Martin Scorsese has made so many movies that have defined the watching (and making) styles of so many people that there is no denying his place in the all-time hall of fame of filmmakers.
That being said, his latest movie Shutter Island is proof of one simple fact -- there is more peril in boundless choices than there is in working with limitations.
The movie is based on a book by noted author Dennis Lehane. I am unfamiliar with the text so I have no idea how faithful the movie is to the book but that is unimportant because the motion picture has to stand on its own as an individual piece of entertainment.
Another cinematic pairing of the influential director with Leonardo DiCaprio could, in theory, produce excellence of the type that even the casual moviegoer is more than capable of appreciating. These two men have come together a few times before with decidedly mixed results and as time goes by Shutter Island will definitely fall on the side of the movies that didn't work. Here is why.
DiCaprio plays Teddy Daniels, a U S Marshall who is headed to Shutter Island, an Alcatraz-like facility where a team of doctors, nurses and orderlies watches over a number of criminally-inclined, mentally-unstable people. Marshall Daniels and his partner Chuck Aule (Mark Ruffalo) are brought in to investigate the disappearance of an inmate.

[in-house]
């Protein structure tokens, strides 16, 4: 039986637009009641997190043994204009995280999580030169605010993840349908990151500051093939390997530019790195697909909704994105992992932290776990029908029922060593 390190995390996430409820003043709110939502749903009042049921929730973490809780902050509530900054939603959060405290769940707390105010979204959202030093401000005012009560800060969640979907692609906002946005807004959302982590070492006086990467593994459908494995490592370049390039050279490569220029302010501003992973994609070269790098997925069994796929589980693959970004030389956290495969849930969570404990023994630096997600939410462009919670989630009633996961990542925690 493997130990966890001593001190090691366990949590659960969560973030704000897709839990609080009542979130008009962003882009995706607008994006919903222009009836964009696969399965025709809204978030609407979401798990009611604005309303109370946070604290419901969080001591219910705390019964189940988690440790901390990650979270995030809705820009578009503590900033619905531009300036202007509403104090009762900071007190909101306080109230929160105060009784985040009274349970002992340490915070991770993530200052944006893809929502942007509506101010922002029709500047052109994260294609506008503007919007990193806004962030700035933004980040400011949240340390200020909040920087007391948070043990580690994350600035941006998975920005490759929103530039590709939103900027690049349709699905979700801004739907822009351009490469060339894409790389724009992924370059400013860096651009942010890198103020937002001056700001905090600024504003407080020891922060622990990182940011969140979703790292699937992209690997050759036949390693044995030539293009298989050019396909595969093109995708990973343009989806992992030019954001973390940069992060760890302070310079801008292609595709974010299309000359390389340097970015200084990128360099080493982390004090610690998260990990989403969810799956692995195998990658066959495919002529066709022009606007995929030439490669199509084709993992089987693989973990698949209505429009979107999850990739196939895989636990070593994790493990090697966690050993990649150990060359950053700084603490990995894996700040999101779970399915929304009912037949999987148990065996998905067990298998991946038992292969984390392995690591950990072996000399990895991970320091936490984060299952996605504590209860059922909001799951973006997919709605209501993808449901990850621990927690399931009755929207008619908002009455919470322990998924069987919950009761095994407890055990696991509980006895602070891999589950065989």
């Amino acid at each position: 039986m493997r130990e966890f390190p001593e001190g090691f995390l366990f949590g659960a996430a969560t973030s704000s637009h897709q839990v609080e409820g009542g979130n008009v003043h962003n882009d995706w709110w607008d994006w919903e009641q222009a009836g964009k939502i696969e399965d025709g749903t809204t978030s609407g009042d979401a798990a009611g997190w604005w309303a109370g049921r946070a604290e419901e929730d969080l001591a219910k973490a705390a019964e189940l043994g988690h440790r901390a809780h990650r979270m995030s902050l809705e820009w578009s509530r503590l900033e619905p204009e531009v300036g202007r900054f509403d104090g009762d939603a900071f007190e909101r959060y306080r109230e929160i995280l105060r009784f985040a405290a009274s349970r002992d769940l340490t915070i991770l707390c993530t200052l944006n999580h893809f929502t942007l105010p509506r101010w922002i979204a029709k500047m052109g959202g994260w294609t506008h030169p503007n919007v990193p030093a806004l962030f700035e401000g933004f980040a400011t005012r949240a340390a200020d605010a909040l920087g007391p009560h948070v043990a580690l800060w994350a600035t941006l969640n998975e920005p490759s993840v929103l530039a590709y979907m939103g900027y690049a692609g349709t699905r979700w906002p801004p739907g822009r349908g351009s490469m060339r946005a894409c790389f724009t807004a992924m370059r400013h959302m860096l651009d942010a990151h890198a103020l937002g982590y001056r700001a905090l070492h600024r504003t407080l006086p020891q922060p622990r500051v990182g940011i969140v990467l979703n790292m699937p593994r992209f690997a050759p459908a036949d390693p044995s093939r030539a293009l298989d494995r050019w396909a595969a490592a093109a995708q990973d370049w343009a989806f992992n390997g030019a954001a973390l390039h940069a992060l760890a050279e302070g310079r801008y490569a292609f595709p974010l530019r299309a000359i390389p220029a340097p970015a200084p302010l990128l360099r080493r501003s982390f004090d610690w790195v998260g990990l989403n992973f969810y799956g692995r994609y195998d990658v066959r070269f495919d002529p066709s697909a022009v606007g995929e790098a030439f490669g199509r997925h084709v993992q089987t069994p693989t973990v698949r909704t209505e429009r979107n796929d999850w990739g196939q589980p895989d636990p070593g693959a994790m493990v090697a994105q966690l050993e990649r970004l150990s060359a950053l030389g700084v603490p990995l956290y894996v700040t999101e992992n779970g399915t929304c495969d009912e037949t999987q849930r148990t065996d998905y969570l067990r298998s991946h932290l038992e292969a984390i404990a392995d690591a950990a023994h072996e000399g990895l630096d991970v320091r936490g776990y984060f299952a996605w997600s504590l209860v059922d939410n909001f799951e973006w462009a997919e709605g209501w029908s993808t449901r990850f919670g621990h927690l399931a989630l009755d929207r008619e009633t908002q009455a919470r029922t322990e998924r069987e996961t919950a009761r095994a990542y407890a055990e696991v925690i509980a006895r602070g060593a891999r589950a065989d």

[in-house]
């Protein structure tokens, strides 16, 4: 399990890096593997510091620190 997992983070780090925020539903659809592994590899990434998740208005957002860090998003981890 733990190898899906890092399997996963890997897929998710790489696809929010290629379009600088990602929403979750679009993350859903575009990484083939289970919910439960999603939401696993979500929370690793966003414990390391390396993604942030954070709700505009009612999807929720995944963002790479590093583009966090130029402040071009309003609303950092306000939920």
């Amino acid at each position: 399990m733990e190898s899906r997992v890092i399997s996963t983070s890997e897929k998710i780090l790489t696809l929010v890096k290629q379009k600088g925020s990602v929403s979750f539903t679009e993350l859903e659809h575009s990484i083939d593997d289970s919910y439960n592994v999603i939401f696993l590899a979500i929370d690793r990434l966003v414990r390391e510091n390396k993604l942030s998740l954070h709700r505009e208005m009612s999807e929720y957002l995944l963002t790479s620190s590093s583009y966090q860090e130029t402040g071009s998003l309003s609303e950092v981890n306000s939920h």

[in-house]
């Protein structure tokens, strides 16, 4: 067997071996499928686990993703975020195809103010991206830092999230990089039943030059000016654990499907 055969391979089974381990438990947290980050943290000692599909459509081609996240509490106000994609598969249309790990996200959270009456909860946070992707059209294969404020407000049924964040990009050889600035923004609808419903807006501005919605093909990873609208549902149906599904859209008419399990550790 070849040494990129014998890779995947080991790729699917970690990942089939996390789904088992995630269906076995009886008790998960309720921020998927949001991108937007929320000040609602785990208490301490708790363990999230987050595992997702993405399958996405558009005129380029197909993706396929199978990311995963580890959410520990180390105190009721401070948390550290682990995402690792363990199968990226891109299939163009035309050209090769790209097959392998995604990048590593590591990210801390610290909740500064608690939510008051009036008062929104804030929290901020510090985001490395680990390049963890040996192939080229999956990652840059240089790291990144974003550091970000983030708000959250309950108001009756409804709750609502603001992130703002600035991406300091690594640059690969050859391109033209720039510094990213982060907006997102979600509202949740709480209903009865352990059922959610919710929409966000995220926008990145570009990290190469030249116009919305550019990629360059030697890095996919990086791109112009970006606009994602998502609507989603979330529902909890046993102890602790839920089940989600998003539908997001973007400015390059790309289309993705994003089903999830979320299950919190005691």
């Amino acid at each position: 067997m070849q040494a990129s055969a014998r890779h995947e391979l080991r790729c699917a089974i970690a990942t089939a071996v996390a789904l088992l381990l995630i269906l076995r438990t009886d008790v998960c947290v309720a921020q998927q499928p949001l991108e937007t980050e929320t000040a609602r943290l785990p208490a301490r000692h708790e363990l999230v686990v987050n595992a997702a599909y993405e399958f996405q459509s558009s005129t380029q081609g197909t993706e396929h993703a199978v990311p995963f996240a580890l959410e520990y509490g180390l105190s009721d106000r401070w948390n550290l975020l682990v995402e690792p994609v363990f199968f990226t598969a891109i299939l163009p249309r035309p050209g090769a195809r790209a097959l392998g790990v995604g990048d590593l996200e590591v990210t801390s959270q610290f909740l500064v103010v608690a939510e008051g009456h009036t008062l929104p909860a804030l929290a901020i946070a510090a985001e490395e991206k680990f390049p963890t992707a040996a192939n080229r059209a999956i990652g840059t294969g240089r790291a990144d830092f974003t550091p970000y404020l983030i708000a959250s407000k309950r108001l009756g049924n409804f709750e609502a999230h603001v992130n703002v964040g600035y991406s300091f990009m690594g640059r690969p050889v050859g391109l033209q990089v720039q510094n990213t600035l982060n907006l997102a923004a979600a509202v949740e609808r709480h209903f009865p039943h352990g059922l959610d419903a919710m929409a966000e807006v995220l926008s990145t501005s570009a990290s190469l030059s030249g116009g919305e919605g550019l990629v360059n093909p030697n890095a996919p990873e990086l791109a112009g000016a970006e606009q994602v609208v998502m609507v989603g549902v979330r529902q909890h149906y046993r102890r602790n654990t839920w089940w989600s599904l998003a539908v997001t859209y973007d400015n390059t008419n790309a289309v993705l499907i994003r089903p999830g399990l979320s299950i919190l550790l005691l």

When they arrive they are greeted by Dr Cawley (Ben Kingsley) who explains the situation and proceeds to be excessively cryptic and creepy about even the most mundane goings-on in the place. I understand that this is essential to the further unraveling of the plot but it is surprising to watch it all unfold as if this was a first film for most involved.
Needless to say things begin to make less and less sense for the leading man as time passes and matters are not helped much by the fact that he is periodically visited by visions of his dead wife Dolores (Michelle Williams).
If you have watched the trailers for this movie you probably know how all of this plays out. Even the allusion to other similar films will ruin the 'surprise' or quickly confirm your worst fears so I will avoid making the connections for you.
DiCaprio and Ruffalo are competent (as usual), but that is it. The rest of the cast either has too little to do or they choose to do very little with the parts given to them. Ben Kingsley in particular really needs to tone down the wild-eyed performances because he seems stuck in a version of the character he played in Sexy Beast.
Shutter Island is a disappointment on many levels. Other directors have made far better versions of this tale. That this is a Martin Scorsese film starring Leonardo DiCaprio makes it worse. Tales like this do not benefit from a big budget approach and from the glaring commissions and omissions that exist throughout the film it is clear that the storytellers chose to gloss over any discrepancies by blaming it on the nature of the story itself.
This is a movie only for Scorsese completists -- people who must watch everything made by the master director. The rest of us can hope that his next offering delivers the goods in a way that only the man with the bushy eyebrows really can.